A Tale of Two Saigon Streets
The travellers to Saigon are as contrasted as the city itself
Central Saigon is probably one of the most polarising places in Vietnam. In some parts of town you can find yourself a US$3 dorm bed while a few doors down there’s US$600 a night-hotel suite. Outside on the street, a glistening Rolls Royce Phantom glides past a smoky 1978 Honda Cub, held together by little more than rust. Where the tour buses stop, you’ll find poor street sellers hawking cheap postcards to tourists whose one week holiday cost them more than one seller earns in a year. The distinctions are just as stark when you look at the tourists and the two very different streets where they usually like to hang out.
Right at the heart of the only backpacker area in Saigon, Bui Vien (Pronounced Boo-i Vee-en) is often referred to by Vietnamese as ‘Western Town’. Attracting droves of young and old travellers alike, Bui Vien is where most of the tourist action is but it still has a local feel to it and remains quite ‘gritty’. The area expands outwards down nearby alleys and streets to create a comfortable sized ‘backpacker quarter’.
For a large part of the day around Bui Vien you’ll find dozens of friendly and well-priced bars, restaurants and cafés serving either excellent Vietnamese or tasty international fare. There’s loads of street food too, but always ask the price before you purchase. In the afternoon the street can be eerily quiet amongst the city’s madness and is a nice place to relax.
Bui Vien is well-known for its cheap beer and a tasty bottle of Saigon Red (Export) or Saigon Green can be had from 10,000 VND ($0.50). The only things more famous than the cheap beer on this street are the hundreds of small plastic drinking chairs that by about 10pm, overflow out of the shop-fronts and onto the streets. It’s a good thing that most of the city’s budget hotels and hostels are also found within a few minutes walk from Bui Vien!
What a traveller also needs is a place to book transport to their next destination. If you’re after a bus, plane, train or rental motorbike to get around, you’ll be hard pressed not to find it on Bui Vien or the adjacent De Tham and Pham Ngu Lao Streets (Note: Saigon is definitely not the city for a beginner motorbike rider!) Every second door seems to be a travel agent capable of booking local tours, buses or flights around Vietnam and even further afield.
Bui Vien is an excellent place to try some street snacks and you’ll find sellers peddling up and down the street offering anything from grilled squid to the famous and ‘must try’, Hot Vit Lon (‘duck-fetus’ egg). If you don’t want anything from street vendors, just say a polite “no thank you”. If they become pesky, avoid eye contact or looking at their products and just ignore them. It’s not rude and they will simply move on.
Across the other side of Saigon’s relatively small but busy District 1 you’ll find the posher Dong Khoi St. Only a short walk from City Hall and the CBD it’s a popular place for high-end and business travelers to stay. The tourists who stay here are quite different to the stereotyped and overindulging party animals on Bui Vien, although there are vices to be had there too.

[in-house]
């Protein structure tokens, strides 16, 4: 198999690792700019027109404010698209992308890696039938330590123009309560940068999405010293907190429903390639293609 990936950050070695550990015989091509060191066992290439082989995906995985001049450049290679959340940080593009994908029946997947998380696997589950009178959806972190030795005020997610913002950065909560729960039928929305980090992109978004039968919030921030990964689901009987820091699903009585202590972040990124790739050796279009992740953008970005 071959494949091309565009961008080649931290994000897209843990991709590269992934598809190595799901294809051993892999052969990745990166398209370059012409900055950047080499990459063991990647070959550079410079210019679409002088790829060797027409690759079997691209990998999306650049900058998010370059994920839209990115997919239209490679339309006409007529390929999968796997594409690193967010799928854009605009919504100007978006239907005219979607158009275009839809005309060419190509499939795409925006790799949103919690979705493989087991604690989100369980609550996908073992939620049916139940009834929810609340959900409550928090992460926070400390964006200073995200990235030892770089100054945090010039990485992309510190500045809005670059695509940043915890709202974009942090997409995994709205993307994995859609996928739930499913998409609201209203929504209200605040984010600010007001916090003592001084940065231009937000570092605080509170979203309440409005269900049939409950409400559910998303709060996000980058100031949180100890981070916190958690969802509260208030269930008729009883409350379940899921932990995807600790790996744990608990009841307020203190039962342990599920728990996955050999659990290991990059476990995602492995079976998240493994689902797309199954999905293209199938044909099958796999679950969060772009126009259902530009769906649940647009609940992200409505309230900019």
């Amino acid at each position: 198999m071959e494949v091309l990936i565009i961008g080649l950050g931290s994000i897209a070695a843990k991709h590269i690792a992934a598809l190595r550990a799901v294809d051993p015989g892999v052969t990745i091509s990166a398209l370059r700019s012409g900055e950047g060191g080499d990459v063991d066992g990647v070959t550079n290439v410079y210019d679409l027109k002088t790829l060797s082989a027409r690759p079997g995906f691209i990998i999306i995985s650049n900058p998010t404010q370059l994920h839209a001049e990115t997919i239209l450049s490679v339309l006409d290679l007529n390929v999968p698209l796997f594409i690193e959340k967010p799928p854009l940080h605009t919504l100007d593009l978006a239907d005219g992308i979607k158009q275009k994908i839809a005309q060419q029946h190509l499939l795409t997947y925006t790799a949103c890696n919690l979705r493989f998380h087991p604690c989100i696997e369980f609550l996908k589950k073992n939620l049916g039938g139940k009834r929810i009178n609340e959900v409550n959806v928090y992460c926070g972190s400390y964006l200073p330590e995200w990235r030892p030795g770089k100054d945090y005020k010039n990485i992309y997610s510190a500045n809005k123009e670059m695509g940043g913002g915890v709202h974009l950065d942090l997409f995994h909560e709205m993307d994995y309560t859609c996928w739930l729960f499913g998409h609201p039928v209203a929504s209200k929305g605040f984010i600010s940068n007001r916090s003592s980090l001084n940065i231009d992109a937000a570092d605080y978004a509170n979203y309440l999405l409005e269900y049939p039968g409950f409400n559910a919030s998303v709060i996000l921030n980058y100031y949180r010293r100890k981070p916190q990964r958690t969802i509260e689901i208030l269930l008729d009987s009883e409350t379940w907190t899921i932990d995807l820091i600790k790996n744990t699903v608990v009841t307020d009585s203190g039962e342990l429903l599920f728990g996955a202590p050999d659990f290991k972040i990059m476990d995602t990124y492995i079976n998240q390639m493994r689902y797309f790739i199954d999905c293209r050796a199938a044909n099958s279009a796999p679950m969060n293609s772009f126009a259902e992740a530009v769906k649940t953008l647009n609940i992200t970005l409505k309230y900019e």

In French colonial times, Dong Khoi St originally went by the name Rue Catinat and was the place to be seen. As they were slowly developing the area in their style, this street was the centre of sophisticated culture and is still lined with fancy cafés and boutique stores, some whose early shop fronts can still be seen.
Beneath the thick overhanging trees, Dong Khoi St is a great place to go shopping for unique gifts and still retains the reputation as a place for fashionistas with high-end stores like Gucci, Versace and Louis Vutton.
If shopping’s your thing, make sure you stop into Saigon’s largest underground shopping mall in the stunning Vincom building. If eating’s your thing, it’s got the best food courts in the city with a huge range of well-priced restaurants and snack bars.
Dong Khoi was also the place to stay for visitors to ‘French Saigon’ and the oldest, most exclusive hotels with the best beds in the city are still found here. Sitting proudly beside the Saigon River, the palatial Hotel Majestic dates back to 1925 while further up the road the towering Caravelle and the charming Continental Hotels share the same square with the impressive Saigon Opera House (locally referred to as the “Municipal Theatre”).
Finally, at the most northern end of Dong Khoi St you’ll find one of Saigon’s most famous landmarks, the striking Notre Dame Basilica. Built using materials imported from France was completed in 1880 and is as popular as ever with locals, Catholic or not. It’s a great location to meet with friends and admire one of the oldest standing buildings in the city over a coffee.
Enjoy your time in Saigon and make sure you get a chance to visit and experience the life on both of these alluring and different areas.